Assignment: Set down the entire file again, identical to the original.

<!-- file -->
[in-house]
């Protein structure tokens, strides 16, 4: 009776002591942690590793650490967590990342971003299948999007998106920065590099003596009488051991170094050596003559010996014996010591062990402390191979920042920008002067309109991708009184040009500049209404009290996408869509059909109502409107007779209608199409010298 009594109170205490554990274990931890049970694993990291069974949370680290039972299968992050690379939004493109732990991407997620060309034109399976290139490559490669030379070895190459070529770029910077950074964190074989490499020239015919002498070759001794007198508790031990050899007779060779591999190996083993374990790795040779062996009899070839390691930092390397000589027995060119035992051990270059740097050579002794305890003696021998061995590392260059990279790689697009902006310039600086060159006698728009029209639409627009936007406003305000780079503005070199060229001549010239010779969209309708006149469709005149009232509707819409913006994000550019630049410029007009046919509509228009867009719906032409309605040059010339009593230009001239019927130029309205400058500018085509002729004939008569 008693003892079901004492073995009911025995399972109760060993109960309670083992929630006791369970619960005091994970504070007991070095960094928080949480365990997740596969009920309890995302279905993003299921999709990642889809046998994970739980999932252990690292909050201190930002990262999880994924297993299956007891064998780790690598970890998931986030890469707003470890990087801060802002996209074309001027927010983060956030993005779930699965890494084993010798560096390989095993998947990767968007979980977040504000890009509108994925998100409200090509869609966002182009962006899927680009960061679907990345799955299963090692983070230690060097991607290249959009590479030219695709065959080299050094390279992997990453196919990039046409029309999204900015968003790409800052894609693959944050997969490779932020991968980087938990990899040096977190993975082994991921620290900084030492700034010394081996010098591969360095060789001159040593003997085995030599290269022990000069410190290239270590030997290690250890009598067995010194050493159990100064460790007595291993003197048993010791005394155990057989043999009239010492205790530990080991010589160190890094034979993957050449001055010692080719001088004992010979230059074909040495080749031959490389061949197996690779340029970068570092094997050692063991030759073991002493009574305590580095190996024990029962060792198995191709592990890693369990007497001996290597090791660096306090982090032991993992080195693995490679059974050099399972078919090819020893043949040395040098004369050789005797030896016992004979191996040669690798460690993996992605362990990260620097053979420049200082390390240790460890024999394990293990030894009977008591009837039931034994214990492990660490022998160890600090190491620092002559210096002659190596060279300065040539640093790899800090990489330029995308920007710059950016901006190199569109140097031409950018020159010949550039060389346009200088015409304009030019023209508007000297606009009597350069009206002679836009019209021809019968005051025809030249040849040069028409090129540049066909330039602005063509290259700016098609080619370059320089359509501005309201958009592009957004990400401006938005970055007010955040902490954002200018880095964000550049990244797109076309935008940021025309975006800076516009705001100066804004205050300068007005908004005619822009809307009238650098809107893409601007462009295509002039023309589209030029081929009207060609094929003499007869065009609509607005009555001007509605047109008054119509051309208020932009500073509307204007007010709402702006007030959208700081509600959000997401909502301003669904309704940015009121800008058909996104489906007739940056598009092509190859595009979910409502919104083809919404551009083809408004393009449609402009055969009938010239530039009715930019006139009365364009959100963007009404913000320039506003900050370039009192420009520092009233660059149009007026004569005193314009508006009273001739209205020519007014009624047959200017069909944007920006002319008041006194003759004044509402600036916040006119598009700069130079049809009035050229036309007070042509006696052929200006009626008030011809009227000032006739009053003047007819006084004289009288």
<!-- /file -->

[in-house]
């Protein structure tokens, strides 16, 4: 009776002591942690590793650490967590990342971003299948999007998106920065590099003596009488051991170094050596003559010996014996010591062990402390191979920042920008002067309109991708009184040009500049209404009290996408869509059909109502409107007779209608199409010298 009594109170205490554990274990931890049970694993990291069974949370680290039972299968992050690379939004493109732990991407997620060309034109399976290139490559490669030379070895190459070529770029910077950074964190074989490499020239015919002498070759001794007198508790031990050899007779060779591999190996083993374990790795040779062996009899070839390691930092390397000589027995060119035992051990270059740097050579002794305890003696021998061995590392260059990279790689697009902006310039600086060159006698728009029209639409627009936007406003305000780079503005070199060229001549010239010779969209309708006149469709005149009232509707819409913006994000550019630049410029007009046919509509228009867009719906032409309605040059010339009593230009001239019927130029309205400058500018085509002729004939008569 008693003892079901004492073995009911025995399972109760060993109960309670083992929630006791369970619960005091994970504070007991070095960094928080949480365990997740596969009920309890995302279905993003299921999709990642889809046998994970739980999932252990690292909050201190930002990262999880994924297993299956007891064998780790690598970890998931986030890469707003470890990087801060802002996209074309001027927010983060956030993005779930699965890494084993010798560096390989095993998947990767968007979980977040504000890009509108994925998100409200090509869609966002182009962006899927680009960061679907990345799955299963090692983070230690060097991607290249959009590479030219695709065959080299050094390279992997990453196919990039046409029309999204900015968003790409800052894609693959944050997969490779932020991968980087938990990899040096977190993975082994991921620290900084030492700034010394081996010098591969360095060789001159040593003997085995030599290269022990000069410190290239270590030997290690250890009598067995010194050493159990100064460790007595291993003197048993010791005394155990057989043999009239010492205790530990080991010589160190890094034979993957050449001055010692080719001088004992010979230059074909040495080749031959490389061949197996690779340029970068570092094997050692063991030759073991002493009574305590580095190996024990029962060792198995191709592990890693369990007497001996290597090791660096306090982090032991993992080195693995490679059974050099399972078919090819020893043949040395040098004369050789005797030896016992004979191996040669690798460690993996992605362990990260620097053979420049200082390390240790460890024999394990293990030894009977008591009837039931034994214990492990660490022998160890600090190491620092002559210096002659190596060279300065040539640093790899800090990489330029995308920007710059950016901006190199569109140097031409950018020159010949550039060389346009200088015409304009030019023209508007000297606009009597350069009206002679836009019209021809019968005051025809030249040849040069028409090129540049066909330039602005063509290259700016098609080619370059320089359509501005309201958009592009957004990400401006938005970055007010955040902490954002200018880095964000550049990244797109076309935008940021025309975006800076516009705001100066804004205050300068007005908004005619822009809307009238650098809107893409601007462009295509002039023309589209030029081929009207060609094929003499007869065009609509607005009555001007509605047109008054119509051309208020932009500073509307204007007010709402702006007030959208700081509600959000997401909502301003669904309704940015009121800008058909996104489906007739940056598009092509190859595009979910409502919104083809919404551009083809408004393009449609402009055969009938010239530039009715930019006139009365364009959100963007009404913000320039506003900050370039009192420009520092009233660059149009007026004569005193314009508006009273001739209205020519007014009624047959200017069909944007920006002319008041006194003759004044509402600036916040006119598009700069130079049809009035050229036309007070042509006696052929200006009626008030011809009227000032006739009053003047007819006084004289009288």